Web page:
Barnes-Jewish involved in pioneering heart valve replacement procedure | St. Louis Public Radio

Barnes-Jewish involved in pioneering heart valve replacement procedure

Nov 3, 2011

The FDA has approved the first heart valve replacement procedure that does not involve open heart surgery.

Instead of opening the patient's chest, the doctor inserts the new heart valve by threading a catheter through a vein in the patient's leg. Here's a video of how that works :

(video courtesy Edwards Lifesciences LLC, the maker of the valve)

Barnes-Jewish Hospital was one of 23 centers nationwide to participate in the medical trial that led to the FDA approval.

Cardiologist Dr. Alan Zajarias was part of the valve team that tested the procedure at Barnes.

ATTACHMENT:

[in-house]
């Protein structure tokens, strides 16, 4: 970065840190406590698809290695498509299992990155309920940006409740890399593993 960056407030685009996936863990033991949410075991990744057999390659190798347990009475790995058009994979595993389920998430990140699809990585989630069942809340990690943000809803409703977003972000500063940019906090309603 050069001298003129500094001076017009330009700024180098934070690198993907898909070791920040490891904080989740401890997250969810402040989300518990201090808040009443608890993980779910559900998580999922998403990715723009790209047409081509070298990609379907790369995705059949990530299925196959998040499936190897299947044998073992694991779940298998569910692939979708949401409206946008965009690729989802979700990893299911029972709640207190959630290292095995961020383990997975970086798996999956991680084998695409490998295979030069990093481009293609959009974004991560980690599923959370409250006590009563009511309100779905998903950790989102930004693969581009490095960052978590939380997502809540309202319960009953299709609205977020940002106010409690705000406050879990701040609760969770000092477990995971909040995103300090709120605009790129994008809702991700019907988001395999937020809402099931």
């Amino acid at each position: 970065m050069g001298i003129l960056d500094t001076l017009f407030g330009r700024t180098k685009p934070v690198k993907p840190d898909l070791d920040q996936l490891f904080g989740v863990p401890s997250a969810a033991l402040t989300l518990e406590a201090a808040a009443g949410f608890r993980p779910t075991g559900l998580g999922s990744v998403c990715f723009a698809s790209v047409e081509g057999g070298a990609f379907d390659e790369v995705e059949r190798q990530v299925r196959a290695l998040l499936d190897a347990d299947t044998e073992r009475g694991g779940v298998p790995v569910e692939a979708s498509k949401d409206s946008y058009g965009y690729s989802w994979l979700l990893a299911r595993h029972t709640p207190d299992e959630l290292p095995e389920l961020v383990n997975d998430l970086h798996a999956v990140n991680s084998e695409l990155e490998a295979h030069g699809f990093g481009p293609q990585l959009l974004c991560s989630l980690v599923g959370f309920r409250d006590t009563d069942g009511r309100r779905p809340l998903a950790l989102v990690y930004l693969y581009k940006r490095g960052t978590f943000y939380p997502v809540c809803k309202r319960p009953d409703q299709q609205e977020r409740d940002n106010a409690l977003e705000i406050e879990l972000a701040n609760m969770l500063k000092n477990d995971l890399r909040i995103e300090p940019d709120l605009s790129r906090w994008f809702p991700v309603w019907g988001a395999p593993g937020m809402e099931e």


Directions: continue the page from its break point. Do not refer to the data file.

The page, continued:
He says the procedure has some risks, but most patients do very well. “Their survival after valve replacement is much improved, they feel better, they feel stronger," Zajarias said.  "So it’s very, very motivating for us to have something approved that actually provides so much benefit.”

Zajarias says that right now, the procedure is only approved for high risk patients who are not eligible for surgery.

"Traditional open heart surgery for aortic stenosis is still the gold standard, or the best way to actually replace a valve," Zajarias said. "But for patients who are not operative candidates, this is a new option that is now available."